The main stages, however, aren't just running and jumping along either. While the earlier chapters start out fairly straightforward and plain platforming, the later stages, while still built around that core, branch and expand out into many other things as well. For instance, along with the normal "running along and going across platforms" sorts of stages, and various other pieces familiar to platformers such as underwater stages as well, Mario will also find himself exploring an old mansion, flying through space, and all sorts of different situations. These different areas will at times take on aspects familiar to other games, such as an exploration adventure, or a space shooter even. So, there is definitely a variety to the different levels to keep things interesting and mix things up. Although if one is hoping to just be able to run and jump along, some of these later stages could get a bit frustrating as one finds themselves having to solve some puzzles and such to progress. While nothing's too complex or involved, and everything's usually pretty good about saying what needs to be done next and such like that, it does, again, involve a bit more than just running and jumping.

Along the journey, although it just starts out with Mario, and soon after the earlier-mentioned character who allows you to focus on the screen and get information about things, you'll come across a number of other characters of various sorts who will aid you in your journey as well. In addition to the character, called a "Pixl," that you start off with at the beginning, you'll come across other ones along the way, who will have other more specific abilities which will be necessary in order to progress through certain areas. So, as the game moves along, things do become a bit more RPG-puzzle oriented as far as that goes. It works things into this slowly, where it isn't overwhelming with too much stuff to do at the beginning, but as things progress through the game, there will be more challenges to work at aside from just jumping across platforms. In addition to the Pixls, without giving too much about later in the game away, Mario won't be the only specific character being controlled, and having a new character will give way to new abilities specific to that character. Each of these other characters you'll encounter along the way has their own particular abilities and strengths, and not only will it be useful to switch to another character depending on the situation, but also at times it will be needed to make it through different obstacles and such along the way. At any given time only one character and one Pixl are active at a time, but, switching between them all is just a matter of accessing them from a menu.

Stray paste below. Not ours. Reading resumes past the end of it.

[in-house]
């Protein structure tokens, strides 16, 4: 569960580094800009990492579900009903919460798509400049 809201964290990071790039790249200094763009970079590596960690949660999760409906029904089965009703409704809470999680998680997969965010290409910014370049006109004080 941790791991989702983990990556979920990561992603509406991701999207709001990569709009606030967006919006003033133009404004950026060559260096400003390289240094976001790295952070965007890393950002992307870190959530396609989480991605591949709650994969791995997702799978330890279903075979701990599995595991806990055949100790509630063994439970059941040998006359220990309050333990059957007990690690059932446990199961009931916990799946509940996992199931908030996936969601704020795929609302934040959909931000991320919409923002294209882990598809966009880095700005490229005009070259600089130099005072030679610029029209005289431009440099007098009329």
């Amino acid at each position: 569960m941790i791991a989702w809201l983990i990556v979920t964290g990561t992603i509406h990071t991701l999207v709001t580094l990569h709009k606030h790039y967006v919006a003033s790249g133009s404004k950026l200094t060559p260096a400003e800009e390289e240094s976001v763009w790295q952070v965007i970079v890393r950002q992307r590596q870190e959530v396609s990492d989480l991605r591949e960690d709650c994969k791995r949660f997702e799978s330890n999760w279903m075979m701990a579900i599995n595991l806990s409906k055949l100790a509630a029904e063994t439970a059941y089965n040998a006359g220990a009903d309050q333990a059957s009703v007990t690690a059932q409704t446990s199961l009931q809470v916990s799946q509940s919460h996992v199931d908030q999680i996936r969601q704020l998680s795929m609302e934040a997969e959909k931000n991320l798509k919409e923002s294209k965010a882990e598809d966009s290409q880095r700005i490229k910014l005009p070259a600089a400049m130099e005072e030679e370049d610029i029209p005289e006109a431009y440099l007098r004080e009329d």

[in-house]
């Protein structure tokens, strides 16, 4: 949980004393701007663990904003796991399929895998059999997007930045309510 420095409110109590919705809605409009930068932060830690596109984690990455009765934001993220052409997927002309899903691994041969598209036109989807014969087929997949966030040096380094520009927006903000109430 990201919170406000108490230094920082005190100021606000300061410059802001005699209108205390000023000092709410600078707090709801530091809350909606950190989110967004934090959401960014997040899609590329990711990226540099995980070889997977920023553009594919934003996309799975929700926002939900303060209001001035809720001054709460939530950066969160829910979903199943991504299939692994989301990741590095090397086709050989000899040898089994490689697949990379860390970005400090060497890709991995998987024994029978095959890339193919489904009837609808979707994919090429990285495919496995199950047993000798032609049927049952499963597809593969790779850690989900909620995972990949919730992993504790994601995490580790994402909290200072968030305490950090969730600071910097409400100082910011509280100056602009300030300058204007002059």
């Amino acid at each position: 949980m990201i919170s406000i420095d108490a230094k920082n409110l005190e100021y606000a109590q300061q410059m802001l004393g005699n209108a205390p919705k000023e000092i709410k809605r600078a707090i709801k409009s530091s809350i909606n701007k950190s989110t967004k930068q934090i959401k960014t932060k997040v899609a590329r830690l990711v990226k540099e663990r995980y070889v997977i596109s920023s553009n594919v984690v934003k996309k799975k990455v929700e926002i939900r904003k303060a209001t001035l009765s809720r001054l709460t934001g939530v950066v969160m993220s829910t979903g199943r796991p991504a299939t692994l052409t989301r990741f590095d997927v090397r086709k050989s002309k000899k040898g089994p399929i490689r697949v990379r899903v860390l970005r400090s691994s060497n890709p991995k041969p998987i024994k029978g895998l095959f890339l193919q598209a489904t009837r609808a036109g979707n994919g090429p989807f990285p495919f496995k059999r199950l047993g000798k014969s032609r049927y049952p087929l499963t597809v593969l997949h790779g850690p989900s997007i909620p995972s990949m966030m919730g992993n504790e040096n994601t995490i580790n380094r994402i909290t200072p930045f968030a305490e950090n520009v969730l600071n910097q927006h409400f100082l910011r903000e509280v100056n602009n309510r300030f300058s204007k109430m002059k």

As far as the abilities go, and specifically Mario's ability, one of the major aspects of this game which really sets it apart in the platforming aspect, is the ability to "switch dimensions." When running along in a normal platforming mode, left to right or right to left as would be expected from that sort of thing, pressing the A button will flip everything to its side, presenting the same exact world one was passing through but from a 3D perspective. This particular feature really opens up a new and wonderful aspect of gameplay. "What if everything that you see, is more than what you see? The person next to you is a warrior and the space that appears empty is a door to another world? What if something appears that shouldn't? You either dismiss it or accept that there is more to the world that you think. Perhaps it is really a doorway, and if you choose to go inside, you'll find many unexpected things." - Shigeru Miyamoto. This particular quote, said well in advance of this game, seems like a perfect description of just what is going on here. Say, for instance, one is running along and encounters a wall which one can't pass. Simply flip the dimension, and find it's no more than a few blocks wide, allowing one to easily walk around it. Stuck in a room with no exit in sight? Flipping may reveal a passageway leading off to the side, around a corner, and off to another room. Or, of course, it may reveal a door just out of sight which is now plain to see.